Art & Design

Visual Artist Amber Park on Navigating the NFT Space as a Female, Asian, Queer Creative

The emerging creative talks inclusivity, community building and more.

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Amber Park wears many hats — creative director, visual artist, art director and so on. She also jokingly calls herself a therapist when she’s working with musicians. Furthering her artistry, the Korean-American creative has tapped into the ever-so-talked-about NFT space, launching a collection dubbed “I Like You, You’re Weird (ILYYW)” with Mason Rothschild, the artist behind the famous MetaBirkins NFTs.

One thing Park noticed about the crypto space was that it lacked inclusivity, being a male-dominated world. She tells Hypebae that she wanted to “encourage a sense of inclusive, safe and diverse community building” through the project — an underlying theme throughout all of her work, including her NFT projects as well as her collaboration with Sabrina Carpenter on a music video for a track off her upcoming album.

“I first started working with Amber when I was 18 years old and it was and still is incredible to work alongside someone so close in age who is also so motivated and ambitious,” the musician speaks of the artist. “Amber has a very special way of seeing things before they are ever there, and being super collaborative when it comes to helping my ideas come to life, she has always constantly challenged normal concepts into something beyond extraordinary and I am so grateful for that.”

Below, we chat with Park about everything from her work in NFTs and digital art, to her future plans, which include launching a streetwear label and directing a music video. Continue scrolling to read our latest conversation with the artist.

 

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Tell us a little bit about yourself and your background. What do you do and what are some recent projects you’ve been working on?

I am a multi-hyphenate creative thinker, visual artist, art director and creative director. I direct music videos and commercials, art direct and design album artwork, merchandise, brand campaigns, creative direct live shows, performances, videos, and album rollouts. As a creative director to music artists, I joke that sometimes I am also a therapist. I have become accustomed to going with the flow, rolling with the punches and wearing many hats. I’ve been doing this art as a hobby and posting work on Instagram since I was 16 or 17 for fun, and I had no idea where this was going to go. After going to Princeton to play Division 1 college tennis, I decided to take an indefinite gap year when I was 19 in my spring semester and take the leap of faith and explore where this could all go. I feel like I have lived many different lives in such a short period of time and it has been surreal.

When I look back at the last six years of my career, it has been an evolution — each project has brought me closer to finding my own voice, my place and in the process, I have grown into becoming fully confident in who I am as well as reclaiming my own identity and being confident in sharing that story and my identity as a female, Asian, queer creative. In this next phase of my life, I am reintroducing myself as an artist, creator and thinker. My focus is on creating with intention and a sense of legacy.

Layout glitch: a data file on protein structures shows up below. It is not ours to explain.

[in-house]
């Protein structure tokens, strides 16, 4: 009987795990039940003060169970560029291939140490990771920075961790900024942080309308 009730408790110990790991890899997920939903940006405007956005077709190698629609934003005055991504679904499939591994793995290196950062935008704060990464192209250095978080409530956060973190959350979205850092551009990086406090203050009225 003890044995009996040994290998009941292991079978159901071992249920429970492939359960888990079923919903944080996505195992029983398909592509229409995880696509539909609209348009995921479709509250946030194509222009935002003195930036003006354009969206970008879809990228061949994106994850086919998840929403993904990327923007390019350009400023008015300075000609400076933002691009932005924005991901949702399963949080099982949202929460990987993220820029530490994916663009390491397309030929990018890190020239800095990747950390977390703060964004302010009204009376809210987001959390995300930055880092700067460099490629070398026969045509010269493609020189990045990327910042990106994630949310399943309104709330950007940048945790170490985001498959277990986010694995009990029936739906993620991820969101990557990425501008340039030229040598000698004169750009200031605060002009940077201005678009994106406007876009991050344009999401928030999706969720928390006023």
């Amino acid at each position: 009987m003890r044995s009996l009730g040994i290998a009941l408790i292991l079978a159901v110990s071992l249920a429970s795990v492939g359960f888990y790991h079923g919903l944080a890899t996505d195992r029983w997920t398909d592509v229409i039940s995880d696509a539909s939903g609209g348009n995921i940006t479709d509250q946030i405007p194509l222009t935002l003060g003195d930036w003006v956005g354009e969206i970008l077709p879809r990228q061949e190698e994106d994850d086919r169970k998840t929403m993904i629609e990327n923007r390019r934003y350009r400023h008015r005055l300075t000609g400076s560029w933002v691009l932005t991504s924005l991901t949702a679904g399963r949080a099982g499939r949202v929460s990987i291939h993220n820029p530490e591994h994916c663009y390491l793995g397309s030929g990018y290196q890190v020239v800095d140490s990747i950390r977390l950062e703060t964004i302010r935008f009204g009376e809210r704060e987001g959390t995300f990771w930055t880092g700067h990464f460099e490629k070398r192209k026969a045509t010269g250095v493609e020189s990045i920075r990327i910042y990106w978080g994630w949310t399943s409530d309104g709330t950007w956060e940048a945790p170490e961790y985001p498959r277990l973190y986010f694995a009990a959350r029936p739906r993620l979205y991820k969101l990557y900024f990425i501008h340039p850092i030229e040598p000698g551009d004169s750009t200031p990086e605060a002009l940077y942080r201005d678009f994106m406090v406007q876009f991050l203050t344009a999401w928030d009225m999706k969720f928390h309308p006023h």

Recently, I took a bit of a hiatus from creative directing to really focus on my own projects like “ILYYW,” my own art and novelty product and streetwear brand, as well as a couple of other Web3 and philanthropy projects.

Where do you find inspiration for your visual work? How does the creative process work when you’re collaborating with an artist or a brand?

I find inspiration in all things and experiences — just living. I love listening, observing and reading — finding the beauty of simple things and in mundane normalcy and in the ebbs and flows of daily life. Being present in the now and just expressing and rooting myself in gratitude. Inspiration is dynamic, and it constantly changes around me. I find it everywhere.

The way artists like Yayoi Kusama and Yoko Ono express themselves with no boundaries or limitations has motivated me to do the same with my work. This notion of unapologetically being yourself, breaking molds and being unafraid to color outside of the lines has been a guiding light for me as an artist whether creating for myself or for others.

I approach working with artists and brands as a storyteller. The process of developing a deep understanding of an emotion, a vignette of time or a story that someone has experienced and then translating that feeling into visual art is so fulfilling. Especially when it comes to the young female artists that I have worked with.

What is an overarching theme or message you try to incorporate into all of your work?

Heading into this next phase of my career at 24, I don’t want to be put in a box anymore. I have really found confidence in embracing all of who I am as a person. Exploring, uncovering and expressing true identity is a central theme in all of my work. Whether it’s through music, tech, art, fashion or Web3, my goal is always to empower people to express their emotions and unlock their own creativity. Everything I make is designed to serve as a portal into a colorful, inclusive, more positive space for people to find and be themselves unapologetically.

Growing up as a kid, there wasn’t much visibility for people like me, besides Mulan and Hello Kitty. As much as I like to joke that Hello Kitty is my role model and hero, she was still a cat. I am proud to now be in a position to be a living example I didn’t have as a kid growing up in pop culture and to be able to create digital and physical experiences that allow others to explore and take pride in their own identities.

How did you get started in NFTs and enter the Web3 space?

A few years ago, I was introduced to the concept of crypto and began investing on a small scale but was on the fence about it. My skepticism stemmed from being intimidated by the space and feeling unequipped to dive in and learn more. Last summer, after repeatedly being asked to join Web3 projects or do art for NFT founders, I went down the rabbit hole and ultimately, realized the potential here for community building and the evolution of our digital matrices and the internet world as we know it.

Through “ILYYW,” I witnessed the power of decentralized platforms. On one hand, for the first time in my career, I actually had full ownership of the things I created. What was even more powerful, though, was seeing people from all over the world connect in a matter of seconds over a common interest. The greatest utility to me is not necessarily defined by dollar value, but by how you can bring people together to work towards a common mission or goal to actually disrupt and enact change.